He had started singing when he was 7 years old and had been trained by Prof. Earl De Fonseka, also a Peterite. Geoff still continues with his singing sometimes with the Peterite Chorale and as a regular member of the choir of St. Mary’s Church, Bambalapitya known as The St. Mary’s Choral Group.

Rugby, it seems runs in the blood……and his brother James before him (1964-66)

Rugby, it seems runs in the blood of the Alagaratnams. His brother Stephen like Geoffrey had played rugby for St. Peter’s College, captaining the team in 1963 and had also played basketball and table tennis which had obviously influenced Geoffrey (1968-69) and his brother James before him (1964-66). His brother Herbert on the other hand had played rugger for St. Joseph’s. This had come about as he had had to join SJC to do his A/Ls in Tamil.

Geoff has had others like Mindzy Gomesz, Miftha Mohideen, Sunil Perera (whose father the legendary Archibald was the coach) as team mates in the years he played rugger for St. Peter’s. James, he recalled would have captained in 1966 but could not play due to an injury and Hamzi Hameed had captained the team. During his rugby playing days at school, having first played as wing forward he had later played as prop forward. Rioting comes naturally to rugby players and recalling the times before his 1st XV rugby days, he thought of Ronnie Gunaratne and Rodney Patternot as rioters when Geoff played in the in the 2nd XV.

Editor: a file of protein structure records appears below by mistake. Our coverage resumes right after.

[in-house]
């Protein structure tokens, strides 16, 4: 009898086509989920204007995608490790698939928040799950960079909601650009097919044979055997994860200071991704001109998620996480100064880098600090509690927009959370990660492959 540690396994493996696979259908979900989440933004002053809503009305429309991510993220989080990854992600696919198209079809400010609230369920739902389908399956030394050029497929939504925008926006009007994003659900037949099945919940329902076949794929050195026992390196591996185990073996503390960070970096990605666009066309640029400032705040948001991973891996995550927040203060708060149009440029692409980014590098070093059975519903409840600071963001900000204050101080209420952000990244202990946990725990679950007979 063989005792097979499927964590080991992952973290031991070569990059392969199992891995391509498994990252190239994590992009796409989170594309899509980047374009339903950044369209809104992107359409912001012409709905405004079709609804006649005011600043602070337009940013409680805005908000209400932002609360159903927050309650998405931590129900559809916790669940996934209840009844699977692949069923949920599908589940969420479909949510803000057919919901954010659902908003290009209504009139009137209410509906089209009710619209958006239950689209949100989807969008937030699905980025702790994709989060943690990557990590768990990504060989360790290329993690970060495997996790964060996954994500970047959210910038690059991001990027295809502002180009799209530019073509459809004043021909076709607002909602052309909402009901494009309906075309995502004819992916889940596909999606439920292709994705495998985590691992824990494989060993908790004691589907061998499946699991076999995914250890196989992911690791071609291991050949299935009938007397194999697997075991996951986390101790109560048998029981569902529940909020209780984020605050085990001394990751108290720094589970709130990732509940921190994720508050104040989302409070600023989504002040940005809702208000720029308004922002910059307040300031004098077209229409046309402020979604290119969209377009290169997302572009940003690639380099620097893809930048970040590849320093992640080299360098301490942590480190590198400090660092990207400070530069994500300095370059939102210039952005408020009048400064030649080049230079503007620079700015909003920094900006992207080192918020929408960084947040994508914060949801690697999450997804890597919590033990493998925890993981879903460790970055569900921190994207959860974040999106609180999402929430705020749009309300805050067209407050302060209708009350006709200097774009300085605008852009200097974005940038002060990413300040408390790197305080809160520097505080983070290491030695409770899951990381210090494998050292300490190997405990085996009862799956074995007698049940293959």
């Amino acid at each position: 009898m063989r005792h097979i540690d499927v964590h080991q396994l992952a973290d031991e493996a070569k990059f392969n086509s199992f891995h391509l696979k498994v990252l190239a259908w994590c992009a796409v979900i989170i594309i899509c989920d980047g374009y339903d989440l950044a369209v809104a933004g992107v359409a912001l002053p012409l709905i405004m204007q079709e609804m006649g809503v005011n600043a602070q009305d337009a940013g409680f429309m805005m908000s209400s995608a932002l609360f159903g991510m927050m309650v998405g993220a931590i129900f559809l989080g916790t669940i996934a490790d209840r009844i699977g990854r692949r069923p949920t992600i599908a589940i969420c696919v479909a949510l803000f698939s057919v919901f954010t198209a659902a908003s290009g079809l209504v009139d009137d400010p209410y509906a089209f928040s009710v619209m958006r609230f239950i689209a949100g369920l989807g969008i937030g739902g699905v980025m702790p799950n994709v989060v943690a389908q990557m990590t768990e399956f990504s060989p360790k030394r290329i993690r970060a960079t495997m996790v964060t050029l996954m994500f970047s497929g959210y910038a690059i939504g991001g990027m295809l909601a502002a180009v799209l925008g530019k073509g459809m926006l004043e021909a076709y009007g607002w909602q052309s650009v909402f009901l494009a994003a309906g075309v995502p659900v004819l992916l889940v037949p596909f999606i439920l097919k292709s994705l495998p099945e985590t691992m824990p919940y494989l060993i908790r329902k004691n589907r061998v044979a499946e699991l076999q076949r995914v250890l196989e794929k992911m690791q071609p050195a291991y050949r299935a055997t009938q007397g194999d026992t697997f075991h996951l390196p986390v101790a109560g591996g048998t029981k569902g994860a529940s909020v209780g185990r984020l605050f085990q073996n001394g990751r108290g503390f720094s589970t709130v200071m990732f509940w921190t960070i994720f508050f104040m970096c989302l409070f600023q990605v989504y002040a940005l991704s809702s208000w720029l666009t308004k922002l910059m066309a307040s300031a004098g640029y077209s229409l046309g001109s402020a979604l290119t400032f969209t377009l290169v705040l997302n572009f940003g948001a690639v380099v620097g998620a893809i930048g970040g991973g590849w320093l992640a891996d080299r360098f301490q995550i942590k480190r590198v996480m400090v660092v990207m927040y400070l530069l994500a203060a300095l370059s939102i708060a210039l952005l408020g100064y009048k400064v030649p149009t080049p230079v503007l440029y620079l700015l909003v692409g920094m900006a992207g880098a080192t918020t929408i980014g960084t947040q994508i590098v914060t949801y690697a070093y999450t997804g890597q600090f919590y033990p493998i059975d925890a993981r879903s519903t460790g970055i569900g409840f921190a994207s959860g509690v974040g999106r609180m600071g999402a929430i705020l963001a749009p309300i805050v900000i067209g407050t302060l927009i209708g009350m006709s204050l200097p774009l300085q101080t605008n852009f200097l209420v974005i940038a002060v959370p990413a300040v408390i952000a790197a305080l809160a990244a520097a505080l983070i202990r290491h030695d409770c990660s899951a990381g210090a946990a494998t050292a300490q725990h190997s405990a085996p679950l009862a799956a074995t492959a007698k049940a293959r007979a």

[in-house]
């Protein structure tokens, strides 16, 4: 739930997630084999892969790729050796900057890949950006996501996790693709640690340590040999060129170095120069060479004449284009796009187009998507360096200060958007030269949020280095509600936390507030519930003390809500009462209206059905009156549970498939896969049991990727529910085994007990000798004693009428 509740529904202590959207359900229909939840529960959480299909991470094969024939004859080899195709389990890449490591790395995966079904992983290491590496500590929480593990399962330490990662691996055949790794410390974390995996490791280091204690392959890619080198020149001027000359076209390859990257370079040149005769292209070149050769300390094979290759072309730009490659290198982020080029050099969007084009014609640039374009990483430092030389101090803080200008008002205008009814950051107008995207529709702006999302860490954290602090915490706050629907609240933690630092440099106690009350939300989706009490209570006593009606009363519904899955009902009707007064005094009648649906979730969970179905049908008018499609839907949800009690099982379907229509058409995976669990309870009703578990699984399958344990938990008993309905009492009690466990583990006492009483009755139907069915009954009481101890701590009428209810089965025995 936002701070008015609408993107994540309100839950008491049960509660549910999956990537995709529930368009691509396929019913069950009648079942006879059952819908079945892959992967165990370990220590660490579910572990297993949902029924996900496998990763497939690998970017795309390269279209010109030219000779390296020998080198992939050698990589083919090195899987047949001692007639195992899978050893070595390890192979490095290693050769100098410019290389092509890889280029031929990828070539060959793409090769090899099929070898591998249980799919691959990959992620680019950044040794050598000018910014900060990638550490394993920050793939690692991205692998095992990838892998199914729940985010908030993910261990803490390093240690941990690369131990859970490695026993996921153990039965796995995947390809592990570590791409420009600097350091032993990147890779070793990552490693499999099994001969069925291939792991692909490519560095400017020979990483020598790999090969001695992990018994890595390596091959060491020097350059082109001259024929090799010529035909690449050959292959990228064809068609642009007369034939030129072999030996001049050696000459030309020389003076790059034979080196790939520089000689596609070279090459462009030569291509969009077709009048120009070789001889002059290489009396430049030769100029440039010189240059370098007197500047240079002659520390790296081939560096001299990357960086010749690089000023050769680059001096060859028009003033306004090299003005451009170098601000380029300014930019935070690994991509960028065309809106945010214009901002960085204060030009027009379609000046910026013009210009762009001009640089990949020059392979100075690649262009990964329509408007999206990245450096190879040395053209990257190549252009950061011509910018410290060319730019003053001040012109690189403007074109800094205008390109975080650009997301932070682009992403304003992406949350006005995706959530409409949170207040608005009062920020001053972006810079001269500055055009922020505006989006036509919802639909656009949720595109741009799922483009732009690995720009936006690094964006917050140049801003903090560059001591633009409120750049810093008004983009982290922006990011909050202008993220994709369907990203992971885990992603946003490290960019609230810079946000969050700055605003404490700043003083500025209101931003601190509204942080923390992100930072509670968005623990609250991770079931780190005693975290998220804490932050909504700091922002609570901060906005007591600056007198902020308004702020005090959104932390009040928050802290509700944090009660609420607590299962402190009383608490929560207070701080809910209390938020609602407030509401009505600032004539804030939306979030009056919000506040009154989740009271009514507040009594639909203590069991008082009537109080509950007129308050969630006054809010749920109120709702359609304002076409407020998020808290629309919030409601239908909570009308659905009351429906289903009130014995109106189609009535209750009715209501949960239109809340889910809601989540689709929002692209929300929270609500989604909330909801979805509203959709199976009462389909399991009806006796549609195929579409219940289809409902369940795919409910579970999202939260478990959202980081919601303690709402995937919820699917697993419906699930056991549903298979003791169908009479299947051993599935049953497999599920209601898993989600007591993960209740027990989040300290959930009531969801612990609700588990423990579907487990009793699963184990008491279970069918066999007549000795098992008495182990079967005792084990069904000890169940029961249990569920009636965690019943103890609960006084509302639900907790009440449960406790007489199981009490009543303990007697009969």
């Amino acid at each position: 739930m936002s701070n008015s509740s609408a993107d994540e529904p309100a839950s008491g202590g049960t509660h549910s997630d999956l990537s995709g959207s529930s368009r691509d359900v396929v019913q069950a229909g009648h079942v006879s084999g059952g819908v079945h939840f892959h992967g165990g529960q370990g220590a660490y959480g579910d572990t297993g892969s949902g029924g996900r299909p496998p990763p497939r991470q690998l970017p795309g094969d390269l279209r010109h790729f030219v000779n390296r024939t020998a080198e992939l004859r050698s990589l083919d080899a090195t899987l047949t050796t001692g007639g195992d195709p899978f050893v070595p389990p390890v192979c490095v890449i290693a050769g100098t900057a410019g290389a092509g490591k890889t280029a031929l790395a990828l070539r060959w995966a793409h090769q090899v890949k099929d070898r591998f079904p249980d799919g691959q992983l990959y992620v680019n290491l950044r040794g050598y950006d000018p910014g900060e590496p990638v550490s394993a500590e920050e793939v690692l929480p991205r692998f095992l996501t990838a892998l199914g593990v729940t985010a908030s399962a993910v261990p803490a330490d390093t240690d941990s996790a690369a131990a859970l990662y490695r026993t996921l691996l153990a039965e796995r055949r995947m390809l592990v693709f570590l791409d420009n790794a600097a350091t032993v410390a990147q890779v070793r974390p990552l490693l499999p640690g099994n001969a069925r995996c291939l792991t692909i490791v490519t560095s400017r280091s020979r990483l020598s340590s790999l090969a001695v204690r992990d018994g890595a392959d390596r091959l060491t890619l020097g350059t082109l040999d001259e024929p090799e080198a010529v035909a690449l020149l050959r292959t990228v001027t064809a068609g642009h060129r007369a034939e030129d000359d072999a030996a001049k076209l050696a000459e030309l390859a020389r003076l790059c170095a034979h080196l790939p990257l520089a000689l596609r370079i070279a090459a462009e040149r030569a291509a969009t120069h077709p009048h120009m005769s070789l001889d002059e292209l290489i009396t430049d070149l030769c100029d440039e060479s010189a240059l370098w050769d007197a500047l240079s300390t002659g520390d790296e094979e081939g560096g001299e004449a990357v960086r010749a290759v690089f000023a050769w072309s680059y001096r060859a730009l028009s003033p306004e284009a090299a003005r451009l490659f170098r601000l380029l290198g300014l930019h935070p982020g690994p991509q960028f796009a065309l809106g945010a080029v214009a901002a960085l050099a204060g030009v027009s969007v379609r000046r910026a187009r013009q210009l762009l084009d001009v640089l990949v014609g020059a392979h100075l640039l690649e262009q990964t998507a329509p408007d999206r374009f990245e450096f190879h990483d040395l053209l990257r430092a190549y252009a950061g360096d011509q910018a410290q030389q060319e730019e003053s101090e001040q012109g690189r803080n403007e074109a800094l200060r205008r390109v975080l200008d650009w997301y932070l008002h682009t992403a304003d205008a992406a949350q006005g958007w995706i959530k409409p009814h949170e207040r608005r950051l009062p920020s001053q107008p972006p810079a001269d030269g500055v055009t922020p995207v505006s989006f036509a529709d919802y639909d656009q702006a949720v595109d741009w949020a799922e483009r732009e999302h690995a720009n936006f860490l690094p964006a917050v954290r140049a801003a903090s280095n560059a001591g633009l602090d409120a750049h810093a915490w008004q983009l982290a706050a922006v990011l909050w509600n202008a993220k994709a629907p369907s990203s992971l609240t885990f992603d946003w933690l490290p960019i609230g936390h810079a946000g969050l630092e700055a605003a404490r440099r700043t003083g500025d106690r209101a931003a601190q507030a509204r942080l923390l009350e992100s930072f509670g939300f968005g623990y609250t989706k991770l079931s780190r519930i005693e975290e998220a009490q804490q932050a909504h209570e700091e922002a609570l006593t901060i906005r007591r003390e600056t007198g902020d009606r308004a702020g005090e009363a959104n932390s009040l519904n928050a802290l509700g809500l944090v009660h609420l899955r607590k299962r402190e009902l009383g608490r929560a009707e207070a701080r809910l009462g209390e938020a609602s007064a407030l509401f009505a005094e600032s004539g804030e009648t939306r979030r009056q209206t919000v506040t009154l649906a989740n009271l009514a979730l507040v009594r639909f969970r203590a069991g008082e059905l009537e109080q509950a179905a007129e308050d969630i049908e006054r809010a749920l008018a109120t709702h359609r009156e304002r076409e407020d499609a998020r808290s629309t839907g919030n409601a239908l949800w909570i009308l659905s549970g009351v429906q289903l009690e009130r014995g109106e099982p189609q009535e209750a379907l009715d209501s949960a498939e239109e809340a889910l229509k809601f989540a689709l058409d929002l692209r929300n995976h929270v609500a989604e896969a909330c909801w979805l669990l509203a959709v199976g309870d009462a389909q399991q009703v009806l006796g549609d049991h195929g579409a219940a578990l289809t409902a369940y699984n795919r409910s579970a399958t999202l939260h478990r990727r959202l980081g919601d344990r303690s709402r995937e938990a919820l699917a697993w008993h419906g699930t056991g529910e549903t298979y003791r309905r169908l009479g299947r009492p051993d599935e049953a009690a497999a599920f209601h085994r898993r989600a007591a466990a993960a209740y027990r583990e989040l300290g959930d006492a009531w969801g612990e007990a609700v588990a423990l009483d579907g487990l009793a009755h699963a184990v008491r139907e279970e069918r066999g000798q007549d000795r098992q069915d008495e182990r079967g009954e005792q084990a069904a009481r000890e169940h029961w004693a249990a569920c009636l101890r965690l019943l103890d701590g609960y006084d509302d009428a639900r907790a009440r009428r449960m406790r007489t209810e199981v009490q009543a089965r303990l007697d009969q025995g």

Of memorable matches and wins, he recalled a match against Royal College. “We went in as underdogs”, he said “but within 5 minutes of the game Ronnie scored under the posts and in 10 minutes the score board read 10:0 in favour of St. Peter’s. We won 18:3 to the jubilation of the players and Peterite supporters alike”. A win against the Thomians was also recalled by him as a memorable one though the details escaped his memory.


Asked for teachers he remembered at St. Peter’s he mentioned M/s. Sathurukulasingham, Austin Fernando, Arthur Fernando, Ratnasabapathy (who was his brother, James’ godfather), L C Morel, Sueter Peiris, I M Wirasinghe, Victor Abeygunawardena and his son-in-law, Kingsley Jayasinghe, Nadesan, Mariayayagam, Kanagaratnam and Manoranjithan. Of classmates, including those from parallel classes, he recalled Hamish Paternott, Mindzy Gomesz, Desmond Harridge, Mano Mather, Pius Paiva, Shivanan and Selvakumar Fernando.

Geoff with his brothers and sister

He happily recalled the lazy, hazy, crazy days of the 1960s in Bambalapitiya. “There were no high walls round houses and we would walk into a garden, pluck fruit and eat with no one shooing us off. Roads were relatively free of traffic and safer and living close to school meant we could come home for lunch and go back. After school if there was no sports practice we would play with friends and come home only after dark” Geoff recalled nostalgically. Geoff also remembers his school days spent with little or no private tuition and having time for school, sports, studies and church activities.